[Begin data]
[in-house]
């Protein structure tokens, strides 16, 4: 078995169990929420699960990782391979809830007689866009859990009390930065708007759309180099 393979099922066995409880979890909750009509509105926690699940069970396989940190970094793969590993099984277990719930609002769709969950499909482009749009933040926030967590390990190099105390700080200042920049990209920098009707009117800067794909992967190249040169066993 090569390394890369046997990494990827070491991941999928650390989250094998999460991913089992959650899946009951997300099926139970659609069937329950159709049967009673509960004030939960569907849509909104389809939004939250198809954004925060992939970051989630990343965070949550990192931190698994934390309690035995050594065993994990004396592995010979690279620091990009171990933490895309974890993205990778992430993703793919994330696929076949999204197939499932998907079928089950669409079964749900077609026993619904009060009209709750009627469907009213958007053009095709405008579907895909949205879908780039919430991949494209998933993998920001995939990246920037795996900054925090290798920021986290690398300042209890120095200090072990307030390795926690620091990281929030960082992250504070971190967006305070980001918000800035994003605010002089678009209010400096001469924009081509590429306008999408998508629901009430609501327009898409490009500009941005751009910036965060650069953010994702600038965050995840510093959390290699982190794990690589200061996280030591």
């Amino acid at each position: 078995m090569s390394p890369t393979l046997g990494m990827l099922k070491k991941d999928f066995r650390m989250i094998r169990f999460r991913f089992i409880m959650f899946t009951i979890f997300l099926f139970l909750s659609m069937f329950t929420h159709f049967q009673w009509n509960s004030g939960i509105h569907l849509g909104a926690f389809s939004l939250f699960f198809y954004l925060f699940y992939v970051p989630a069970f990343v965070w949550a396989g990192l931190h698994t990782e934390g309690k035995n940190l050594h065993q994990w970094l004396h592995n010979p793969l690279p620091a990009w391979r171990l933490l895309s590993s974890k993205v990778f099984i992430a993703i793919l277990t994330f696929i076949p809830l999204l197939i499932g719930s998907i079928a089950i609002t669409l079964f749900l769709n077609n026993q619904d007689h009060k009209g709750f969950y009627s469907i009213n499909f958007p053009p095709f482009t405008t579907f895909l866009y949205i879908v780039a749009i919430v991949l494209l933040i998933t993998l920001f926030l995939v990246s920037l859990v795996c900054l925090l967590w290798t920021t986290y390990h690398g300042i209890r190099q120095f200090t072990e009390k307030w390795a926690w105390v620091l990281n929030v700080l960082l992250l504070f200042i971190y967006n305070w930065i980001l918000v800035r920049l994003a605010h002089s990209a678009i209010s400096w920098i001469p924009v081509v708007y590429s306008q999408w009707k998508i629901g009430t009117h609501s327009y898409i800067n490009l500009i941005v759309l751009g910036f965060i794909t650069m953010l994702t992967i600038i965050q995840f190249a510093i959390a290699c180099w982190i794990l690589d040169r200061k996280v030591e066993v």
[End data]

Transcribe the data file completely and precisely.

[in-house]
């Protein structure tokens, strides 16, 4: 078995169990929420699960990782391979809830007689866009859990009390930065708007759309180099 393979099922066995409880979890909750009509509105926690699940069970396989940190970094793969590993099984277990719930609002769709969950499909482009749009933040926030967590390990190099105390700080200042920049990209920098009707009117800067794909992967190249040169066993 090569390394890369046997990494990827070491991941999928650390989250094998999460991913089992959650899946009951997300099926139970659609069937329950159709049967009673509960004030939960569907849509909104389809939004939250198809954004925060992939970051989630990343965070949550990192931190698994934390309690035995050594065993994990004396592995010979690279620091990009171990933490895309974890993205990778992430993703793919994330696929076949999204197939499932998907079928089950669409079964749900077609026993619904009060009209709750009627469907009213958007053009095709405008579907895909949205879908780039919430991949494209998933993998920001995939990246920037795996900054925090290798920021986290690398300042209890120095200090072990307030390795926690620091990281929030960082992250504070971190967006305070980001918000800035994003605010002089678009209010400096001469924009081509590429306008999408998508629901009430609501327009898409490009500009941005751009910036965060650069953010994702600038965050995840510093959390290699982190794990690589200061996280030591």
């Amino acid at each position: 078995m090569s390394p890369t393979l046997g990494m990827l099922k070491k991941d999928f066995r650390m989250i094998r169990f999460r991913f089992i409880m959650f899946t009951i979890f997300l099926f139970l909750s659609m069937f329950t929420h159709f049967q009673w009509n509960s004030g939960i509105h569907l849509g909104a926690f389809s939004l939250f699960f198809y954004l925060f699940y992939v970051p989630a069970f990343v965070w949550a396989g990192l931190h698994t990782e934390g309690k035995n940190l050594h065993q994990w970094l004396h592995n010979p793969l690279p620091a990009w391979r171990l933490l895309s590993s974890k993205v990778f099984i992430a993703i793919l277990t994330f696929i076949p809830l999204l197939i499932g719930s998907i079928a089950i609002t669409l079964f749900l769709n077609n026993q619904d007689h009060k009209g709750f969950y009627s469907i009213n499909f958007p053009p095709f482009t405008t579907f895909l866009y949205i879908v780039a749009i919430v991949l494209l933040i998933t993998l920001f926030l995939v990246s920037l859990v795996c900054l925090l967590w290798t920021t986290y390990h690398g300042i209890r190099q120095f200090t072990e009390k307030w390795a926690w105390v620091l990281n929030v700080l960082l992250l504070f200042i971190y967006n305070w930065i980001l918000v800035r920049l994003a605010h002089s990209a678009i209010s400096w920098i001469p924009v081509v708007y590429s306008q999408w009707k998508i629901g009430t009117h609501s327009y898409i800067n490009l500009i941005v759309l751009g910036f965060i794909t650069m953010l994702t992967i600038i965050q995840f190249a510093i959390a290699c180099w982190i794990l690589d040169r200061k996280v030591e066993v």